All material © 2012-2016 by Kris Peterson for Late to the Garden Party

Wednesday, February 24, 2016

Wednesday Vignettes: Spring jewels

Last week, the morning after it rained (yes, we got 0.53 inches of rain last week!), I looked out the window of my office and my heart almost stopped.  I saw a small but bright pink ball of color.  Could it be?  It had been nearly 2 years.  I'd pretty much given up hope.  Maybe the same delusions that had me imagining snow when I saw the flower petals of our Pyrus calleryana falling had returned in a different form?  But no, a closer look proved that it wasn't a figment of my imagination.

The bloom I spied through the window

This is Paeonia cambessedesii, also known as the Majorcan Peony.  The first time I tried to get this plant, available as part of a limited supply offer from Annie's Annuals & Perennials, I pushed the "submit" button a moment too late and lost out.  The second time I received notice of its availability, I didn't dilly-dally with other selections - I placed my order immediately.  I planted it from a 4-inch pot in March 2014.  It didn't flower that year or in 2015 and I frankly held out little hope.  My history with peonies is a sad one.  Many years ago, I tried planting a herbaceous peony.  Knowing that our winter chill was probably insufficient to satisfy the plant's needs, I tried fooling it by depositing ice on top of the soil at periodic intervals throughout the winter months.  I knew it was harebrained idea but I really, really love peonies.  Needless to say, that experiment was unsuccessful.  Next, I planted a tree peony.  After 3 or 4 years of nothing, I got one flower, then years and years of nothing.  After we moved into our current home in 2010, I planted another tree peony.  Nothing.  Then, in 2013, I planted an Itoh peony, an intersectional hybrid advertised as suitable to warmer Southern California areas.  It came with buds but it hasn't bloomed since it was first planted.  For a tiny specimen, the price for the Majorcan peony was relatively high but I had to try, didn't I?

This photograph was taken 2 days after the bud opened

So, maybe this will be a repeat of my tree peony experience but, as the saying goes, hope springs eternal.  The plant is still dinky - no more than 4 inches in diameter - but it's alive and it's produced a bloom!  I put my name back on Annie's wish list to receive notice when more of these plants become available.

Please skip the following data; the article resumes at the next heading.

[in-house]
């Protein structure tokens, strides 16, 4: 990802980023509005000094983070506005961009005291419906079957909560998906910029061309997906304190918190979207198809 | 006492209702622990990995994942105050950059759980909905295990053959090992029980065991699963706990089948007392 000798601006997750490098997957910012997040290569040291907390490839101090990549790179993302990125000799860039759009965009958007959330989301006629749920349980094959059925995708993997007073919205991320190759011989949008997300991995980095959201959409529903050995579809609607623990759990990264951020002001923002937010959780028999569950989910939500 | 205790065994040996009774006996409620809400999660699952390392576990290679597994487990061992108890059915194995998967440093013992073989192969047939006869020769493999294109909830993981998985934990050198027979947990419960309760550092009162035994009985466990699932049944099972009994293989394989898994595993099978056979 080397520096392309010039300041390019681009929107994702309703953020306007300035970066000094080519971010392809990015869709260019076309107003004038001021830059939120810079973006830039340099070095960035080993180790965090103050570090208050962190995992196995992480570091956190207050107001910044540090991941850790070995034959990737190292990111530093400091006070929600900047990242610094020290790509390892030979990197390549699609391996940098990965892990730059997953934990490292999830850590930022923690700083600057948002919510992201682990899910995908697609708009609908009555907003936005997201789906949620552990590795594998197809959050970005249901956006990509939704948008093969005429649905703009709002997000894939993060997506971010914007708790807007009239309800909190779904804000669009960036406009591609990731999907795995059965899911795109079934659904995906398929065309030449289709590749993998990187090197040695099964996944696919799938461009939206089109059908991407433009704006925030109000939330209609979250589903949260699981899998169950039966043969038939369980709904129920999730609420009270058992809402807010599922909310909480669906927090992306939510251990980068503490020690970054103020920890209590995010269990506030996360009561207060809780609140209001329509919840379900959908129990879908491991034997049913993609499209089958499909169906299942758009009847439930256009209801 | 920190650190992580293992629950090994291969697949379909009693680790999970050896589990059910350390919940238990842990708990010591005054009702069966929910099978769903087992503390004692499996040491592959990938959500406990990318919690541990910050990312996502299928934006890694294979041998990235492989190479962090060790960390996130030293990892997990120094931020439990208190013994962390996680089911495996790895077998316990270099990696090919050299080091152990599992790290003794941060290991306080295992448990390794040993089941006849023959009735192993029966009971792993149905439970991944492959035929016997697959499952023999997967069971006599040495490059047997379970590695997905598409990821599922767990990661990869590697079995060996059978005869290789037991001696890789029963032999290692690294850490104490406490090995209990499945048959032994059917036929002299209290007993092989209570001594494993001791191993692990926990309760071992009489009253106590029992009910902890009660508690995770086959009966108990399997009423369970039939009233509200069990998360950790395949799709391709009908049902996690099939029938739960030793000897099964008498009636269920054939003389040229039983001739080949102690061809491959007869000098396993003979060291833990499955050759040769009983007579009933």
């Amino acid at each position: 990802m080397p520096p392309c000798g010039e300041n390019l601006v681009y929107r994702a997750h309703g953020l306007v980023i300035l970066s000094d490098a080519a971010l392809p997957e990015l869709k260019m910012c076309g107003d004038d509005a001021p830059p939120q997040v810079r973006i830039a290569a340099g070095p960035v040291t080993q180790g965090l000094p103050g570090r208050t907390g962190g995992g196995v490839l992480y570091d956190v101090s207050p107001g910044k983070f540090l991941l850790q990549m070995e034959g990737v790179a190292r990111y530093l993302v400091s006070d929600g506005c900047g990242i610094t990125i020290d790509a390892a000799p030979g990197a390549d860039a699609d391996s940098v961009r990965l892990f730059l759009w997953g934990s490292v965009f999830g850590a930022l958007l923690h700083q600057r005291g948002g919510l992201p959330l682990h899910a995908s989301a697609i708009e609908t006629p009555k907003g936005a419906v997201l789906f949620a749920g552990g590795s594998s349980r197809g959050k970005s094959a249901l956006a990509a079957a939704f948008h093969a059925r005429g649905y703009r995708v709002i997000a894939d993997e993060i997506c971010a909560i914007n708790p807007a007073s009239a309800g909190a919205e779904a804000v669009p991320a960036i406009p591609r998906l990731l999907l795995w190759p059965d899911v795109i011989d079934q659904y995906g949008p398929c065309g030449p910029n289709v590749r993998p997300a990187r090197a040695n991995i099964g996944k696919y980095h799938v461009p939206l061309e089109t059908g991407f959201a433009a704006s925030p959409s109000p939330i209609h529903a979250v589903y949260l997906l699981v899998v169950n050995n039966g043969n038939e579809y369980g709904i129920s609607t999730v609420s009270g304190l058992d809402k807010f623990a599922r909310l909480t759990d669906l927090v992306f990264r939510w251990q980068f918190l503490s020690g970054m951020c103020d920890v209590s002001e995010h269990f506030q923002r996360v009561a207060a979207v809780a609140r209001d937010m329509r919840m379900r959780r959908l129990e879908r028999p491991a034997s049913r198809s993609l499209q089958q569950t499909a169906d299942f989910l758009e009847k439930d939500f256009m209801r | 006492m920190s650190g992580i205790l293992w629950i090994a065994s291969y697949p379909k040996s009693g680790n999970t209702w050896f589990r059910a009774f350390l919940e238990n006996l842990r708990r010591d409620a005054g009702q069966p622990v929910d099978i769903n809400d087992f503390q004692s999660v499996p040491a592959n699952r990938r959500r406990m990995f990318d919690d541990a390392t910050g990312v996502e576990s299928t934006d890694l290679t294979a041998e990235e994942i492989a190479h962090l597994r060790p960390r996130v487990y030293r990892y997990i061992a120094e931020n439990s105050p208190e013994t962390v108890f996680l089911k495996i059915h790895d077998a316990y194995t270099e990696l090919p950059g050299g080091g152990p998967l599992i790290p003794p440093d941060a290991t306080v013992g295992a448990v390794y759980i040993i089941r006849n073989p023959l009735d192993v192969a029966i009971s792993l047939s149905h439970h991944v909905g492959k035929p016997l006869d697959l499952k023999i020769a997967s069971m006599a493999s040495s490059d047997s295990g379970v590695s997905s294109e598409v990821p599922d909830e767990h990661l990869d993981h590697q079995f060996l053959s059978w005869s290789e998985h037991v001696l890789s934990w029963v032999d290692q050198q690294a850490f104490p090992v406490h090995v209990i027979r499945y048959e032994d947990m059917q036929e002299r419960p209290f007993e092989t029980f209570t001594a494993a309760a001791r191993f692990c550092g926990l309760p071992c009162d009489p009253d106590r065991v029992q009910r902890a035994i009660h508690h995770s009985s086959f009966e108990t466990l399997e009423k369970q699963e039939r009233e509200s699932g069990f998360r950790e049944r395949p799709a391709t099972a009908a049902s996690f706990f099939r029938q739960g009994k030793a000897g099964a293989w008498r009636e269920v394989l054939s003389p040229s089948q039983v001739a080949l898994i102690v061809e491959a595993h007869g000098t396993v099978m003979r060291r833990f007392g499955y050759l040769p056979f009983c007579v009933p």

Unlike the peony, the other spring jewels in my garden this week are not at all shy, although they can be difficult to photograph.  But the other day when I was on the back patio cutting my husband's hair, a job I somehow got drafted to perform many years ago and, despite my best efforts, haven't been able to pass off to a more qualified party, I was repeatedly buzzed by the local hummingbirds.  Standing between them and their feeder, they apparently decided that I posed no threat - or they were simply too embroiled in fighting with one another to worry about me.  So, when I finished with my chore, I sat down with my camera aimed at their feeder.  Mine is a point-and-click camera so the quality isn't great but I was still pleased to get such close shots.

I believe this is a female Rufous hummingbird.  Unfortunately, the colorful male Rufous that visited the feeder several times during my husband's haircut chose not to return once I had my camera in hand.

I believe this is a male Anna's hummingbird.  Anna's are residents here year-round but Rufous, described by the Cornell Lab of Ornithology as the "feistiest hummingbird in North America" are short-term visitors.

My last shot is fuzzier still but I thought you might enjoy it.  It's the first time I've been mooned by a hummingbird.

For more Wednesday vignettes, visit Anna at Flutter & Hum.

All material © 2012-2016 by Kris Peterson for Late to the Garden Party

Monday, February 22, 2016

In a Vase on Monday: Keeping things simple

In my last "In a Vase on Monday" post, I commented that African daisies don't make great vase material because many of the flowers close in low light.  After that pronouncement, I couldn't help wondering if Gazania 'Sunbathers Otomi' wouldn't fare better given its ruffled center disk.  Late last week, as I made what's become my weekly spin through my local garden center, I came across a new edition of another favorite African daisy, Osteospermum '3D Silver'.  The new release was labeled '4D Silver' and its tag declared that it doesn't close at night.  Like G. 'Otomi', '4D Silver' has a dense central disk.  With that point in mind, I decided I was going to try 'Otomi' in a vase.

Gazania 'Sunbathers Otomi' in my garden, as shown in my February Bloom Day post

While I considered a variety of flowers to accent the Gazanias, I ended up keeping the arrangement simple with just 3 ingredients.

Completed arrangement in my sunny kitchen

The ingredients include: Coprosma repens 'Plum Hussey' (recycled from last week's vase), Gazania 'Sunbathers Otomi', and Ribes viburnifolium (aka Catalina perfume currant)

So far, so good.  The outer flower petals do curl up some as the light level drops but the flowers don't close completely as my other Gazanias do.

On the left, the vase on the east-facing dining room table in late morning; on the right, the vase in the late afternoon with the east side of the house already in shadow

Did I stop at one vase this week?  No, of course not.  The garden is literally full of flowers and I'd already cut some others with the prospect of including them in the vase with the Gazanias.  However, I kept each of my vases simple this week.

Vase #2 has just 2 elements.

I couldn't ignore the yellow Freesia in bloom in several areas of the garden but I decided that it would overwhelm vase #1 and detract from the Gazanias

This small vase includes just Freesia and the flowers of the succulent, Graptopetalum 'Darley Sunshine'